The original "bamboo bike" was a cute project for a Czech engineering student with access to very high-tech materials and machine tools, and the disposable wealth---in both time and money---to indulge in a fanciful project.
As a practical bike for rural Africa it is a terrible idea.
The frame of a utility bike is one of the simplest parts of such a bike to fabricate. Other than the parts such as the bottom bracket (housing the bearings and axle for the crankset), the head tube (housing the bearings for the fork assembly) and the drop outs (where the wheels are attached)---all of which are precision-machined metal parts on the so-called bamboo bike as well---the frame can be built of simple cheap steel tubing and lugs that can be cast in quite low-tech foundries. This, in fact, is how many of these old-fashioned bikes are manufactured in India and China.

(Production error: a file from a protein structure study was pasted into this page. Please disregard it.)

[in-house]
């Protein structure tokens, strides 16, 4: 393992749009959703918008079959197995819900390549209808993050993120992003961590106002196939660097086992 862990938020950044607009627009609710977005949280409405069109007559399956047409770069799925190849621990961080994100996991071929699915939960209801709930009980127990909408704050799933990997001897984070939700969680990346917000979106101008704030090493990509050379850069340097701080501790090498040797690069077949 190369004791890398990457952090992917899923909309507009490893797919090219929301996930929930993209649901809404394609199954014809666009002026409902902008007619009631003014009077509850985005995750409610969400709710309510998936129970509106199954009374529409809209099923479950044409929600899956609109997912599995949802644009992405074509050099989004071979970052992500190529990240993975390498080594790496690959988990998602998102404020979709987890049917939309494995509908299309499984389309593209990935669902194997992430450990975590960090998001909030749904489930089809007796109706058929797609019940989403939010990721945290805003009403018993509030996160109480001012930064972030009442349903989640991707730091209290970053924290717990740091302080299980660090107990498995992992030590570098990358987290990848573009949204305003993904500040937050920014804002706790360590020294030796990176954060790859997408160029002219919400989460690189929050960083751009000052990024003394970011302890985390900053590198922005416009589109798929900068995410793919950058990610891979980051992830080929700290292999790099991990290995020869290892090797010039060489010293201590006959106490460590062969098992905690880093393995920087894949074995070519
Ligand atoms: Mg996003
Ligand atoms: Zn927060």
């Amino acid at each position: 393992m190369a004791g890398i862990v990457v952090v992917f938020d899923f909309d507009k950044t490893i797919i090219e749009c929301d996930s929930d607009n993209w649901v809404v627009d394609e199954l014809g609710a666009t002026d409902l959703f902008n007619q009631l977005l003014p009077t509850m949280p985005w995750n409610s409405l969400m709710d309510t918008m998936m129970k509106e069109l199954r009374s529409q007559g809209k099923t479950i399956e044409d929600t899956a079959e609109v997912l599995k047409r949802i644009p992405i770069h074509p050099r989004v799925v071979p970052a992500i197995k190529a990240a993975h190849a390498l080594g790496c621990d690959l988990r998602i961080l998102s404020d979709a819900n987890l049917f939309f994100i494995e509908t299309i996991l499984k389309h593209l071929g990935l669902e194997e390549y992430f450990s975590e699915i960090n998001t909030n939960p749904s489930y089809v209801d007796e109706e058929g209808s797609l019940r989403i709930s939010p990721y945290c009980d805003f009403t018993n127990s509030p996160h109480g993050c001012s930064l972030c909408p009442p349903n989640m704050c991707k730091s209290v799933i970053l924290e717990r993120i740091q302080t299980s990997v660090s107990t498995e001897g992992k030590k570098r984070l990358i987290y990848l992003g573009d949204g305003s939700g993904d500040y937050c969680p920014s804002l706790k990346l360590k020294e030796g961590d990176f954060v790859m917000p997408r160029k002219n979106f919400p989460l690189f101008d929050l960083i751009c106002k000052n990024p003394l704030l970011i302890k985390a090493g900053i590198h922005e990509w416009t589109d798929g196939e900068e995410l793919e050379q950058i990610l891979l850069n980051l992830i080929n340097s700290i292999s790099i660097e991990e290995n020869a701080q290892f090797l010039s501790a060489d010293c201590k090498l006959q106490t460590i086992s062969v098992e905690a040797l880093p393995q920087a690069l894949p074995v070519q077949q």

Bamboo frames would do nothing to promote self-reliance or encourage local industry in Africa. They would be completely dependent upon imported bottom bracket shells, headset tubes and frame dropouts---just to fabricate the frames---as well as still being dependent upon imported bearings, forks, wheels, cranks, chains and so on. And the end result would be a frame that would be far inferior to an old-fashioned steel bike of the sort, based on early 20th century British designs, commonly seen in Africa. Those bikes are strong and durable---something a bike built using a bamboo frame subject to degradation fr...